SA banking on Brics
Johannesburg: South Africa is hopeful that the proposed Brics development bank will be launched in the country when it hosts next year’s summit of the Brics countries. This was the view of the Minister of International Relations and Cooperation, Maite Nkoane-Mashabane, speaking at the Brics Colloquium hosted by the ANC’s Progressive Business Forum yesterday. The colloquium took place on the sidelines of the ANC policy conference which kicks off today in Midrand.
Nkoane-Mashabane said the proposed development bank was one of the most critical initiatives undertaken within the bloc of emerging economies (Brazil, Russia, India, China and South Africa). She said: “We are keenly watching the possibility that the Brics development bank will be born here in 2013.”
This was corroborated by Minister of Trade and Industry Rob Davies, who said we “hope a considerable amount of work will be done by next year when we host the summit”.
South Africa will host the summit only two years after joining the bloc. Nkoane-Mashabane said South Africans must move on with the debate and stop asking why the country was a member of the bloc. There was no doubt that South Africa was going to benefit from membership.
Nkoane-Mashabane characterised South Africa’s recent controversial decision to contribute $2bn (R17bn) into the International Monetary Fund (IMF) as part of a broader push to reform institutions of global governance. As part of the $75bn from the Brics bloc, the investment was contingent on the restructuring of influence in the IMF. “This pledge is in line with our objective of reforming institutions of global governance,” she said.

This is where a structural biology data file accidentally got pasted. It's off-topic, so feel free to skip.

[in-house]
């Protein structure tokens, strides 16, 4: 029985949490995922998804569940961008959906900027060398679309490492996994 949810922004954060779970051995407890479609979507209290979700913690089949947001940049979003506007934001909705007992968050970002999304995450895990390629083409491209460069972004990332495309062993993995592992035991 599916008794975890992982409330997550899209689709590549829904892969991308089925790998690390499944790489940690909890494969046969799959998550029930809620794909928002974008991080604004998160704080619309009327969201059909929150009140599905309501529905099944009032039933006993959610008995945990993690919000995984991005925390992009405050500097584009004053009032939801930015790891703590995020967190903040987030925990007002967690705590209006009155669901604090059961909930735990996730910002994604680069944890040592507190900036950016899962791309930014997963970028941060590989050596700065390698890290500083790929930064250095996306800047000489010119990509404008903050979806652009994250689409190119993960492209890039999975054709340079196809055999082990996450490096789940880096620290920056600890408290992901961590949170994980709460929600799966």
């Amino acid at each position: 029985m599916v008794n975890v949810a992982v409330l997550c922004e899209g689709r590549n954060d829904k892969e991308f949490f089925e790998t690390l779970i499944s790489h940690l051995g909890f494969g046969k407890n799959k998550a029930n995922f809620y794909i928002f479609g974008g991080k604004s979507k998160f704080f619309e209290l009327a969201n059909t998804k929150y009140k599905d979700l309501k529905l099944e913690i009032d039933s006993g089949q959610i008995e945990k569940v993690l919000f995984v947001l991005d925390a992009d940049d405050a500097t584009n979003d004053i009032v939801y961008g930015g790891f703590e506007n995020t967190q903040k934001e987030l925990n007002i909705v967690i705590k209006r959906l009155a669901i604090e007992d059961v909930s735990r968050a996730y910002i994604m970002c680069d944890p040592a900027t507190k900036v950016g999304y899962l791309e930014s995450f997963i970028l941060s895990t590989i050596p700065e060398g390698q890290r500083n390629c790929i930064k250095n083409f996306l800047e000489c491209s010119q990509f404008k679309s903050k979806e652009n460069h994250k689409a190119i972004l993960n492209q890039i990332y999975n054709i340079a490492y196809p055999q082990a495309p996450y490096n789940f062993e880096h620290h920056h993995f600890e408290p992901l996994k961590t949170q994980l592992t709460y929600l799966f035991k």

This would help emerging economies to join the main table when the direction of world affairs and solutions were discussed. “In the past we used to look to wise men from somewhere else to solve global problems. We used to be invited to the table only when tea and dessert were being served.”
This was coming to an end.
Nkoane-Mashabane urged South African business to take up opportunities emerging from the Brics formation and not to fret too much about squabbles as they were part and parcel of business realities. Referring to areas of potential dispute within Brics, like the spat over the alleged dumping of Brazilian chicken products in South Africa, she said the governments would deal with these issues.
Addressing the areas of potential dispute, Indian high commissioner in South Africa Virendra Gupta said it was not all hunky dory. He said there were fault lines but these would be addressed and did not overwhelm the benefits.
Business Unity South Africa’s (Busa’s) Nomaxabiso Majokweni, while praising the Brics initiative as a value-adding development, warned that members must address areas of constraints. “It is evident that the tectonic plates have moved and the balance of power is moving towards the Brics.”
She said Brics must not be motivated by geopolitical objectives but must translate into real economic objectives. She said the quality of trade between Brics members nations must improve towards valued-added products.
Majokweni said there were still issues and areas of constraint that needed to be addressed. There were still trade and investment barriers within the bloc that governments and businesses needed to address. These included tariff schedules and hidden taxes. There were also onerous labelling requirements.
She said there was a need to establish a structure to address these constraints. “We do not want to be sitting in another summit talking about the same constraints,” she said.